Strange things happen in this part of Wiltshire, what with its White Horses and standing stones, the hush-hush Porton Down, and Boscombe Down, an airfield where Apache helicopters hover, and the perimeter carries signs that warn: "Notice: Prohibited place under the Official Secrets Act".
Just down the A345 is another institution, tucked away, surrounded by fields, where plotting is under way. Salisbury City's dynamic recent progress is one of the best-kept secrets in non-League football but tomorrow all that could change. The Conference South club will host the former double European champions Nottingham Forest - three divisions and 76 places higher in the pyramid - in the second round of the FA Cup. The game will be live at lunchtime on BBC1. And the only aim for everyone here is a UFO: an unexpected footballing outcome.
It is fitting that the manager charged with trying to make it happen once effectively disappeared for 13 years. For that period, Nick Holmes, 52, a one-time FA Cup hero with Southampton, never believed he would be involved in football again.
Between his Saints debut as a 19-year-old in 1974 and his retirement in 1987, he played 543 games and scored 64 goals. He featured in both the club's major finals of the era: the 1976 FA Cup giant-killing of Manchester United when he played at left-back, shackling Steve Coppell; and the 1979 League Cup final, when Southampton lost to Brian Clough's all-conquering Forest.
He was integral to the Saints team who finished as runners-up in the League behind Liverpool in 1984, the most successful year in Southampton's history, and was, Lawrie McMenemy once said: "The man for all seasons."
Yet when Holmes hung up his boots, the finances of those pre-Premiership days dictated that he left the game without trace. The man himself explains what happened between then and his return - as Salisbury manager, in 2002 - in a typically understated manner. "It wasn't very interesting, that's for sure."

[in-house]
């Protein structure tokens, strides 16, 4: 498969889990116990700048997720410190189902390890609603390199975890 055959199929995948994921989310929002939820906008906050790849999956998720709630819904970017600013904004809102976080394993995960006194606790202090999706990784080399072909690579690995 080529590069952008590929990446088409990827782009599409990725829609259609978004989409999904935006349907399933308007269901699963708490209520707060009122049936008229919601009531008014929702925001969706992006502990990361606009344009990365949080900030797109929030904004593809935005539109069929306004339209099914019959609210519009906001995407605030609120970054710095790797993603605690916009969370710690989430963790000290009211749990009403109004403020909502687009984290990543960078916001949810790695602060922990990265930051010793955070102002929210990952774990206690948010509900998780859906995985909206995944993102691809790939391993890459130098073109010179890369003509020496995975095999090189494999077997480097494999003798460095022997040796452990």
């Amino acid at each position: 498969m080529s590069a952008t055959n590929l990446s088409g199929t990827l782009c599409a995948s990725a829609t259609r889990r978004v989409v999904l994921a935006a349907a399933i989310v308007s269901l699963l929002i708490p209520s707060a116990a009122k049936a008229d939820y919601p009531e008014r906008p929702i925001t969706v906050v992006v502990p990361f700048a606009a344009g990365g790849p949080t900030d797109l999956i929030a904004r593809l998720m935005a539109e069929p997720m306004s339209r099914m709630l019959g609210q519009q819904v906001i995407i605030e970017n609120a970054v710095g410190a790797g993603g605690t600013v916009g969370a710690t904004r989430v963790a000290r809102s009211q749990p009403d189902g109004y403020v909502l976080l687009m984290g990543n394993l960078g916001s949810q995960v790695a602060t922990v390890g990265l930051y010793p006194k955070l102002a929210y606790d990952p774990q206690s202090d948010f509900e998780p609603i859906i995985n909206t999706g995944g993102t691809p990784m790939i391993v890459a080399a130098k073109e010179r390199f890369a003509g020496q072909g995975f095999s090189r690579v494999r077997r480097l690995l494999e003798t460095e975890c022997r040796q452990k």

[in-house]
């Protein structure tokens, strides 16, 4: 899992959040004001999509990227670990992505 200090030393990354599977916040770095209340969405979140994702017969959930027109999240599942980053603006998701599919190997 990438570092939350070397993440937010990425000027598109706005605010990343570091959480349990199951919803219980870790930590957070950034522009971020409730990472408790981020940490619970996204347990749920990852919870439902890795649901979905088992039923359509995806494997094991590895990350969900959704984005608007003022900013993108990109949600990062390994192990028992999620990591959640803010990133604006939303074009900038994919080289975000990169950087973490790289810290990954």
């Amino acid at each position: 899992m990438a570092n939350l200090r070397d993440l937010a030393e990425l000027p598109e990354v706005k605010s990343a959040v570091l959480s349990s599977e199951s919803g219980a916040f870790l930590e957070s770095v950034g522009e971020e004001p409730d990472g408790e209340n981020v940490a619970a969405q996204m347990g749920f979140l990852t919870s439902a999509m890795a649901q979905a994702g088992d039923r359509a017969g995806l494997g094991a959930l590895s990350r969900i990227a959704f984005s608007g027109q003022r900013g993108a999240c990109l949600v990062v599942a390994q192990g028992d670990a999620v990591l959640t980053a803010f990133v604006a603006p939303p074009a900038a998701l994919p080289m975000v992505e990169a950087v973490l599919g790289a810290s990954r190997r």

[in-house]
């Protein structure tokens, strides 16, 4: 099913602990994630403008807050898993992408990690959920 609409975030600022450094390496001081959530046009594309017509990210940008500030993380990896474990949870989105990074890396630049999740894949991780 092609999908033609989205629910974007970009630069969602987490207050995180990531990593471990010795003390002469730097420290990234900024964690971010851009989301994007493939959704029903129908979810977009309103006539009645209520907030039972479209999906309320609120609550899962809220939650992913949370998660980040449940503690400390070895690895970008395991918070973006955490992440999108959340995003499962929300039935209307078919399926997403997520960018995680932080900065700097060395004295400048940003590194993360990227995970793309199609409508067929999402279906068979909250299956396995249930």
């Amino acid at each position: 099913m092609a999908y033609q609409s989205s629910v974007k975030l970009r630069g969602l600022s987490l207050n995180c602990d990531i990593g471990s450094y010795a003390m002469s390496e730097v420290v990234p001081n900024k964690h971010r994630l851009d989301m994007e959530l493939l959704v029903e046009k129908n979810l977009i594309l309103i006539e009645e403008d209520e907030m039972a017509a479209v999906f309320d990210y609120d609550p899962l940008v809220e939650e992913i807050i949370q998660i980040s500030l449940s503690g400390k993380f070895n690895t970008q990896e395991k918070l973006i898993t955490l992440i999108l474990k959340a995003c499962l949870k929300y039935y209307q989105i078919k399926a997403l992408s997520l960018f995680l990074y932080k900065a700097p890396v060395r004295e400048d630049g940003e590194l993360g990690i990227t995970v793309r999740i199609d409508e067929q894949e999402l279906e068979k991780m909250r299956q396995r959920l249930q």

First he ran a village shop, in Winterslow, near Salisbury, for 10 years. "The money I was getting for looking after Saints' reserves and doing the scouting wasn't enough to sustain what I wanted for my family. So I got an 'open all hours' shop and worked my nuts off. Running the shop paid better than football. I didn't want to do it that way, but it's what it was. My only connection to football was as a season ticket holder at Southampton... I'd completely given up the thought of getting back in."
In 1999 he had another change of career, this time enforced when his wife, Carolyn, was diagnosed with lupus, a disease of the immune system. Warm weather can ease symptoms, so Holmes moved the family to Florida, where he started a property management company. "I was looking after British people's homes. Totally boring," he laughs. "Phone never stopped. The last thing I wanted to know was somebody's toilet wasn't working at midnight. I was on call 24 hours a day for that sort of stuff. And I'm not a practical person. It was pretty obnoxious."
One call changed everything, from Neville Beal, a Salisbury businessman, fan of the club and former player, who is now chairman. "He said would I be interested in coming back and taking on the job? I'd managed a shop. I'd managed a property management company. I knew I could do it."
If anything, Salisbury's then-parlous situation swung his decision. They had just been relegated, then saved at the 11th hour from financial extinction. They had few players and scant resources. "I saw it as a good challenge and thought 'What have I got to lose?'" Holmes says. "I thought I could always keep the business in America as a fallback option."
As it transpired, while Holmes was rebuilding Salisbury, his firm, in surrogate hands, went to the dogs. He sold it in 2004, "and gave my whole heart from then on to what I'm doing here."